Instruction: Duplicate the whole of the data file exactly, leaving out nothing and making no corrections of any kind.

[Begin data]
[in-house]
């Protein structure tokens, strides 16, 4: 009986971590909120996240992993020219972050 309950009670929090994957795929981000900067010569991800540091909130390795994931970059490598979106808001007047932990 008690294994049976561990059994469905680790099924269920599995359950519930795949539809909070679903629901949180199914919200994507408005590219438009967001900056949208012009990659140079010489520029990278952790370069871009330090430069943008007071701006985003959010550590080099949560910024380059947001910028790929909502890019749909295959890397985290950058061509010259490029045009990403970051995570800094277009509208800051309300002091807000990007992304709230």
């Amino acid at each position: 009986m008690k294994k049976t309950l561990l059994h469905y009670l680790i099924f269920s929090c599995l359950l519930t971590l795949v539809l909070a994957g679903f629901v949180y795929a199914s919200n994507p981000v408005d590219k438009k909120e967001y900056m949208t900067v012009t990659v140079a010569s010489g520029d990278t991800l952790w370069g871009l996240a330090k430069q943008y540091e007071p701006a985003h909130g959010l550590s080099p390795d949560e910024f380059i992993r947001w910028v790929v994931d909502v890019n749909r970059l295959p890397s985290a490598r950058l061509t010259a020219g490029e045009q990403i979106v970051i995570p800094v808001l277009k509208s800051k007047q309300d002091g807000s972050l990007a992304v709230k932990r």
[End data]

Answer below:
[in-house]
């Protein structure tokens, strides 16, 4: 009986971590909120996240992993020219972050 309950009670929090994957795929981000900067010569991800540091909130390795994931970059490598979106808001007047932990 008690294994049976561990059994469905680790099924269920599995359950519930795949539809909070679903629901949180199914919200994507408005590219438009967001900056949208012009990659140079010489520029990278952790370069871009330090430069943008007071701006985003959010550590080099949560910024380059947001910028790929909502890019749909295959890397985290950058061509010259490029045009990403970051995570800094277009509208800051309300002091807000990007992304709230």
């Amino acid at each position: 009986m008690k294994k049976t309950l561990l059994h469905y009670l680790i099924f269920s929090c599995l359950l519930t971590l795949v539809l909070a994957g679903f629901v949180y795929a199914s919200n994507p981000v408005d590219k438009k909120e967001y900056m949208t900067v012009t990659v140079a010569s010489g520029d990278t991800l952790w370069g871009l996240a330090k430069q943008y540091e007071p701006a985003h909130g959010l550590s080099p390795d949560e910024f380059i992993r947001w910028v790929v994931d909502v890019n749909r970059l295959p890397s985290a490598r950058l061509t010259a020219g490029e045009q990403i979106v970051i995570p800094v808001l277009k509208s800051k007047q309300d002091g807000s972050l990007a992304v709230k932990r």